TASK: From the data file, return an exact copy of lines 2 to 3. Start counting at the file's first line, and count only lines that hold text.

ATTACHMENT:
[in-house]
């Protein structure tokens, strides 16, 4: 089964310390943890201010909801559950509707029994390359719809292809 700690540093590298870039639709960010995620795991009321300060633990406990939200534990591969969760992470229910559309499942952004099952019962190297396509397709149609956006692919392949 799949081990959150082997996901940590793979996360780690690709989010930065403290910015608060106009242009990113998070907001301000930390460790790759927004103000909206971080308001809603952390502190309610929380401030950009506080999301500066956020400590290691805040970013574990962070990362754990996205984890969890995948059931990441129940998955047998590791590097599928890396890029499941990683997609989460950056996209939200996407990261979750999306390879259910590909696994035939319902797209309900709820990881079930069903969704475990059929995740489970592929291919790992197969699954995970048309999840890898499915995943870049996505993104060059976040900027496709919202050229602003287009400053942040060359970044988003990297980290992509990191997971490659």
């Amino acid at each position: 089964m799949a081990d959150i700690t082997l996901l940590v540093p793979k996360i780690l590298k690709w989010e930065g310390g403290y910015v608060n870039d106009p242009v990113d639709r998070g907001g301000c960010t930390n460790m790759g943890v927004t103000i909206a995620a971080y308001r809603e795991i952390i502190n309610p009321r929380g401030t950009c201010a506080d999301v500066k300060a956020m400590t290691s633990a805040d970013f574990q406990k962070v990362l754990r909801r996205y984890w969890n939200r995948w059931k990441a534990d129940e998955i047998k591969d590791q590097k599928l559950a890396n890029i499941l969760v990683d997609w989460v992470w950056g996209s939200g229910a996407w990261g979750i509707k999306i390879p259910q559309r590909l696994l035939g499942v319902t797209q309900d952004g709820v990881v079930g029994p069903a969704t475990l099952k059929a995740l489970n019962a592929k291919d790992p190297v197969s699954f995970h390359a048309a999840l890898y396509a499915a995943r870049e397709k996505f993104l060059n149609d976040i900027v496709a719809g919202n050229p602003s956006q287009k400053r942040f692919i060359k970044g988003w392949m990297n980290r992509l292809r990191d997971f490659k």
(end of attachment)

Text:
């Protein structure tokens, strides 16, 4: 089964310390943890201010909801559950509707029994390359719809292809 700690540093590298870039639709960010995620795991009321300060633990406990939200534990591969969760992470229910559309499942952004099952019962190297396509397709149609956006692919392949 799949081990959150082997996901940590793979996360780690690709989010930065403290910015608060106009242009990113998070907001301000930390460790790759927004103000909206971080308001809603952390502190309610929380401030950009506080999301500066956020400590290691805040970013574990962070990362754990996205984890969890995948059931990441129940998955047998590791590097599928890396890029499941990683997609989460950056996209939200996407990261979750999306390879259910590909696994035939319902797209309900709820990881079930069903969704475990059929995740489970592929291919790992197969699954995970048309999840890898499915995943870049996505993104060059976040900027496709919202050229602003287009400053942040060359970044988003990297980290992509990191997971490659």
């Amino acid at each position: 089964m799949a081990d959150i700690t082997l996901l940590v540093p793979k996360i780690l590298k690709w989010e930065g310390g403290y910015v608060n870039d106009p242009v990113d639709r998070g907001g301000c960010t930390n460790m790759g943890v927004t103000i909206a995620a971080y308001r809603e795991i952390i502190n309610p009321r929380g401030t950009c201010a506080d999301v500066k300060a956020m400590t290691s633990a805040d970013f574990q406990k962070v990362l754990r909801r996205y984890w969890n939200r995948w059931k990441a534990d129940e998955i047998k591969d590791q590097k599928l559950a890396n890029i499941l969760v990683d997609w989460v992470w950056g996209s939200g229910a996407w990261g979750i509707k999306i390879p259910q559309r590909l696994l035939g499942v319902t797209q309900d952004g709820v990881v079930g029994p069903a969704t475990l099952k059929a995740l489970n019962a592929k291919d790992p190297v197969s699954f995970h390359a048309a999840l890898y396509a499915a995943r870049e397709k996505f993104l060059n149609d976040i900027v496709a719809g919202n050229p602003s956006q287009k400053r942040f692919i060359k970044g988003w392949m990297n980290r992509l292809r990191d997971f490659k």